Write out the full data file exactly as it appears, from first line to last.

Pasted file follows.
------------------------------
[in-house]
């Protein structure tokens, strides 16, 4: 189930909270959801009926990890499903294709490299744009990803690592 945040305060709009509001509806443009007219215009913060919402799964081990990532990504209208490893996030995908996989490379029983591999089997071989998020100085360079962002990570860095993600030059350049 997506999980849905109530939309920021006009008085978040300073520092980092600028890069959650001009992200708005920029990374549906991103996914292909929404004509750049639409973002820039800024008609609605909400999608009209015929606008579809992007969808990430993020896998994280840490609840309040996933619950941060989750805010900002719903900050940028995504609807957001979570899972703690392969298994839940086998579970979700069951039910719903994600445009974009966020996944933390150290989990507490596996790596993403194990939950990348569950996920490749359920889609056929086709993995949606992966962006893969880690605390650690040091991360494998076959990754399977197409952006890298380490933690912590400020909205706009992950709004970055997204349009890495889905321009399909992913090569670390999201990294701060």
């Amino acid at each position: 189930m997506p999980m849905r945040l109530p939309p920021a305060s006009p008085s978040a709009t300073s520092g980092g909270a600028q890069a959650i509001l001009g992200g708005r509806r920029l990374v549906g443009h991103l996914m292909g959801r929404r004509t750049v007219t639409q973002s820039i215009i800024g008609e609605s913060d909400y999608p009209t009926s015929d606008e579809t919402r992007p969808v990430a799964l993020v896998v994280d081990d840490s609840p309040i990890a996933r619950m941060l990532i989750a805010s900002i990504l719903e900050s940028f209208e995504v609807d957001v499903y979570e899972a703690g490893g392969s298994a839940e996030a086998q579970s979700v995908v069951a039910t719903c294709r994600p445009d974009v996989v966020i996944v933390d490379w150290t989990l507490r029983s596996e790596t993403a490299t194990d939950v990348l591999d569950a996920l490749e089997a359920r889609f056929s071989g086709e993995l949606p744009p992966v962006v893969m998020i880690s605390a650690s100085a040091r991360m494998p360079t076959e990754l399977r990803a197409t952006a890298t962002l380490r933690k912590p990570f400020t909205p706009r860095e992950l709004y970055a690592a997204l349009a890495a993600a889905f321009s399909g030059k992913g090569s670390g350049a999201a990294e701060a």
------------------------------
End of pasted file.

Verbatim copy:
[in-house]
């Protein structure tokens, strides 16, 4: 189930909270959801009926990890499903294709490299744009990803690592 945040305060709009509001509806443009007219215009913060919402799964081990990532990504209208490893996030995908996989490379029983591999089997071989998020100085360079962002990570860095993600030059350049 997506999980849905109530939309920021006009008085978040300073520092980092600028890069959650001009992200708005920029990374549906991103996914292909929404004509750049639409973002820039800024008609609605909400999608009209015929606008579809992007969808990430993020896998994280840490609840309040996933619950941060989750805010900002719903900050940028995504609807957001979570899972703690392969298994839940086998579970979700069951039910719903994600445009974009966020996944933390150290989990507490596996790596993403194990939950990348569950996920490749359920889609056929086709993995949606992966962006893969880690605390650690040091991360494998076959990754399977197409952006890298380490933690912590400020909205706009992950709004970055997204349009890495889905321009399909992913090569670390999201990294701060």
């Amino acid at each position: 189930m997506p999980m849905r945040l109530p939309p920021a305060s006009p008085s978040a709009t300073s520092g980092g909270a600028q890069a959650i509001l001009g992200g708005r509806r920029l990374v549906g443009h991103l996914m292909g959801r929404r004509t750049v007219t639409q973002s820039i215009i800024g008609e609605s913060d909400y999608p009209t009926s015929d606008e579809t919402r992007p969808v990430a799964l993020v896998v994280d081990d840490s609840p309040i990890a996933r619950m941060l990532i989750a805010s900002i990504l719903e900050s940028f209208e995504v609807d957001v499903y979570e899972a703690g490893g392969s298994a839940e996030a086998q579970s979700v995908v069951a039910t719903c294709r994600p445009d974009v996989v966020i996944v933390d490379w150290t989990l507490r029983s596996e790596t993403a490299t194990d939950v990348l591999d569950a996920l490749e089997a359920r889609f056929s071989g086709e993995l949606p744009p992966v962006v893969m998020i880690s605390a650690s100085a040091r991360m494998p360079t076959e990754l399977r990803a197409t952006a890298t962002l380490r933690k912590p990570f400020t909205p706009r860095e992950l709004y970055a690592a997204l349009a890495a993600a889905f321009s399909g030059k992913g090569s670390g350049a999201a990294e701060a």